The world has always been a complex place to navigate, but the global crisis in 2020 was the final straw and brought home the realisation that the world needed a new compass to determine which direction it should head in. “GDP is the wrong tool for measuring what matters,” explains Joseph Stiglitz, recipient of the Nobel Memorial Prize in Economic Sciences. “[It] fails to take account of inequality, the lack of resilience and the lack of sustainability,” he adds, while suggesting that the GDP – gross domestic product – should be replaced by greenhouse gas emissions.
The GDP was created back in 1934 to measure the effects of the Great Depression on the economy, so the current crisis clearly needs a new set of metrics to calculate its impact, since today's issues and challenges did not exist nearly 100 years ago.
The GDP is not the only indicator that is showing its age. At best, the price concept also has its limitations. At worst, it has become obsolete. For example, what are we to understand about the value of a plastic bottle simply by looking at its price tag?
Its price does not include the resources that were taken from the environment when it was produced, or the cost of its disposal after use. Including the cost of production, transport and recycling/reuse would enable users to understand which products are local, eco-friendly and sustainable. That is precisely the engineer's role. As a systems expert, an engineer alone is capable of assessing the actual amount of natural resources consumed when producing manufactured objects, operating machines and performing the most sophisticated services. Just like climate change, the energy cost of achieving technical progress is one of the main intangible entities that we are simply unable to define and measure. Are digital technologies a solution for addressing global warming or one of its main causes? Do electric mopeds live up to their eco-friendly claims? Do renewable energy sources have hidden energy costs? Before engineers learn how to build without destroying, they should first measure the impact of their designs on the world and potentially help the general public understand that impact.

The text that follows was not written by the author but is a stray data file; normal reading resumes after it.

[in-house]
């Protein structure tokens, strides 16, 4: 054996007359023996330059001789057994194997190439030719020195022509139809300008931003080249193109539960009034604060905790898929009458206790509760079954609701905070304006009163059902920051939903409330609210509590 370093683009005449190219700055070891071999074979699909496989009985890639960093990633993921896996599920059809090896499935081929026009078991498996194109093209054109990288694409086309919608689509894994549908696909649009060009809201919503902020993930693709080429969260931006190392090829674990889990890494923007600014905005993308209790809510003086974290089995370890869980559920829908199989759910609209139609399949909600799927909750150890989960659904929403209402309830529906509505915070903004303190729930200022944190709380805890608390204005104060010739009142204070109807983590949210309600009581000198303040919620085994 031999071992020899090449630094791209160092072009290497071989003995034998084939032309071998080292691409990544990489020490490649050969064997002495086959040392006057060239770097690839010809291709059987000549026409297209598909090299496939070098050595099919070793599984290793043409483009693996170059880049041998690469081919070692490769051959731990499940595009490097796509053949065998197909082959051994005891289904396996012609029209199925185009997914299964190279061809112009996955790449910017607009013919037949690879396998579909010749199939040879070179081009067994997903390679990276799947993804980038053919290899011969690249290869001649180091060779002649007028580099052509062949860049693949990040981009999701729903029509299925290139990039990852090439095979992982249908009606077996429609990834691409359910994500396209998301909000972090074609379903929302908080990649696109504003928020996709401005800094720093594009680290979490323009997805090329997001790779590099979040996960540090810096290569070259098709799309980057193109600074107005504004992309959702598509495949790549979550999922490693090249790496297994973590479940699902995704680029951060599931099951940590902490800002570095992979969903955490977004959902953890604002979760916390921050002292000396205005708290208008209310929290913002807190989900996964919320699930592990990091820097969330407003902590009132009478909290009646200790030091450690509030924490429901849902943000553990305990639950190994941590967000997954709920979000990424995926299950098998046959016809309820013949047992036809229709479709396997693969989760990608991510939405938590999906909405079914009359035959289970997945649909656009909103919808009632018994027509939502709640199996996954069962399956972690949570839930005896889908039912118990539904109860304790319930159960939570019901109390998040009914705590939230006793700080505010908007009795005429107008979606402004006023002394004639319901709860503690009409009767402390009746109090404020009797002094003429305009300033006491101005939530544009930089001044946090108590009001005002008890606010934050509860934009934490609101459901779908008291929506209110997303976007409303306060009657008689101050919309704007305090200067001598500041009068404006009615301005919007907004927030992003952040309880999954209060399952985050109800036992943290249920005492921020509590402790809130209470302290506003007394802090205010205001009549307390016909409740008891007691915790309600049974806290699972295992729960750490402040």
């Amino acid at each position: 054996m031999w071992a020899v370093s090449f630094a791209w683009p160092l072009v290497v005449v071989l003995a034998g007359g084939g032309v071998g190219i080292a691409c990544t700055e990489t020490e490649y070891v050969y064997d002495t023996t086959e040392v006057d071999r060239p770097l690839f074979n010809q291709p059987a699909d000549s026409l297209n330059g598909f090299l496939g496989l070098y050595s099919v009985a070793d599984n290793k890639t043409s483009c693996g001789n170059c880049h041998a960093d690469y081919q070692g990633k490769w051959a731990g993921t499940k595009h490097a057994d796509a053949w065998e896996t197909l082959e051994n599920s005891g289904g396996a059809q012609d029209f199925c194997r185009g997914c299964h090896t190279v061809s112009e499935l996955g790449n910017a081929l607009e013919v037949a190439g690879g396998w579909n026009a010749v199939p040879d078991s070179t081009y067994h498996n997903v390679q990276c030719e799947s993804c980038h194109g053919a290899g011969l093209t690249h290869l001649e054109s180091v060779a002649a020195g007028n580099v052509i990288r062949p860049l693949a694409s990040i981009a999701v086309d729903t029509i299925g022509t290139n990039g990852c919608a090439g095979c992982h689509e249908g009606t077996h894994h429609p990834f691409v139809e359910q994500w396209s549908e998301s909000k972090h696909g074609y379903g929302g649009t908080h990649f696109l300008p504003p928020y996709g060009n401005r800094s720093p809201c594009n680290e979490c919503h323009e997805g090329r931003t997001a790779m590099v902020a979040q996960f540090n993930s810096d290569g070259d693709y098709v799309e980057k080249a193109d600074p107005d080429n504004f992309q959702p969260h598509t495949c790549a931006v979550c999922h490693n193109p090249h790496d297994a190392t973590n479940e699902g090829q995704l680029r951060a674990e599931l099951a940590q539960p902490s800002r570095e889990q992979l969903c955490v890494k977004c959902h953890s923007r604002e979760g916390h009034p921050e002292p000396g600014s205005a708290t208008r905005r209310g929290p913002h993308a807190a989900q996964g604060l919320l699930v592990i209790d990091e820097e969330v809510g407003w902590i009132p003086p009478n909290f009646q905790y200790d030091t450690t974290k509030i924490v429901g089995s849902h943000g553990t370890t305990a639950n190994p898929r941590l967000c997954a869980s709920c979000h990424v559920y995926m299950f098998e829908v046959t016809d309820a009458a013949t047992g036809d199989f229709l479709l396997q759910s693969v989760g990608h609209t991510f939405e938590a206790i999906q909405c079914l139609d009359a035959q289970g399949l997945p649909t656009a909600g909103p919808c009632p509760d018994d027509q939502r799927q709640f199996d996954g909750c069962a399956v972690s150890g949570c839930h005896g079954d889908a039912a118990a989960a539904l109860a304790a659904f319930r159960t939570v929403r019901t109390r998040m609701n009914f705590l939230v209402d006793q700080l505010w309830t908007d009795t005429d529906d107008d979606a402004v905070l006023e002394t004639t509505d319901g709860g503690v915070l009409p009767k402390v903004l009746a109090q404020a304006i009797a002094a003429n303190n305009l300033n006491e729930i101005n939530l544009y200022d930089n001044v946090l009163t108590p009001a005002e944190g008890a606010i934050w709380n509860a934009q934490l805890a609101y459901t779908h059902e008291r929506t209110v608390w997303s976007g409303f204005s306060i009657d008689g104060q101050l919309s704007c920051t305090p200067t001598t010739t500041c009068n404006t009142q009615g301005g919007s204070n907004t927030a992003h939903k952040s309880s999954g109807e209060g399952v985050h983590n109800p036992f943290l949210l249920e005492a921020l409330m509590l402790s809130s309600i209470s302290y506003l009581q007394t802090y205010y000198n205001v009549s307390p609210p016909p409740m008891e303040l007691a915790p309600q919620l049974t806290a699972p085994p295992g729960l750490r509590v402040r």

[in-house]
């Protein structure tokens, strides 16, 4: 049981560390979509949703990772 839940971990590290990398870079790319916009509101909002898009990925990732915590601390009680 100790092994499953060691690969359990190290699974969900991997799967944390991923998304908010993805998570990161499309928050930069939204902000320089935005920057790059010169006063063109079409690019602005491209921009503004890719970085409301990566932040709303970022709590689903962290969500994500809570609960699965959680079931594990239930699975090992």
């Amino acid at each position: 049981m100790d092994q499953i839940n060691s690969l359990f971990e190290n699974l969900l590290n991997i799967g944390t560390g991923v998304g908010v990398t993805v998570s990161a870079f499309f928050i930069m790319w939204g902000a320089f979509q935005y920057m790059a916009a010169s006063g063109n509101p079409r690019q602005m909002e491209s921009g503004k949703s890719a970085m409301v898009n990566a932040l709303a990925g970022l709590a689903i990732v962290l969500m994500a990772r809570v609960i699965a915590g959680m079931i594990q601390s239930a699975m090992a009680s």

Humans have been carrying out research and development for 2.5 million years (i.e. since the first homo sapiens) as they seek to progress and evolve in their environment. Nature has been doing it for 3.8 billion years, i.e. since the very first lifeforms appeared. How can we not be tempted to learn lessons from something with a thousand times more experience than us? Instead of tapping into its limited supply of consumables, why not tap into its endless fount of knowledge? Nowadays, engineers are expected to repair and improve existing systems with limited resources, rather than create new solutions. As such, biomimetics (a contraction of bios, meaning life, and mimesis, meaning imitation), which refers to any innovation or engineering process that draws its inspiration from nature and the living world, represents another tool in the engineer's arsenal. If we are going to respect the environment, then we might as well imitate it.
We are already surrounded by biomimetic solutions. Self-cleaning shower walls are inspired by rough, water-repellent lotus leaves, adhesive hanging systems from the burrs of burdock fruit, eco-housing air circulation systems from termite nests, the shape of the Japanese high-speed rail system from the beak of the kingfisher, certain types of complex architectural designs from the human skeleton, self-healing concrete featuring bacteria, the shape of wind turbine blades from whale fins, and certain swimsuits from shark skin. Their common denominator is that they produce a considerable effect for a minimum cost.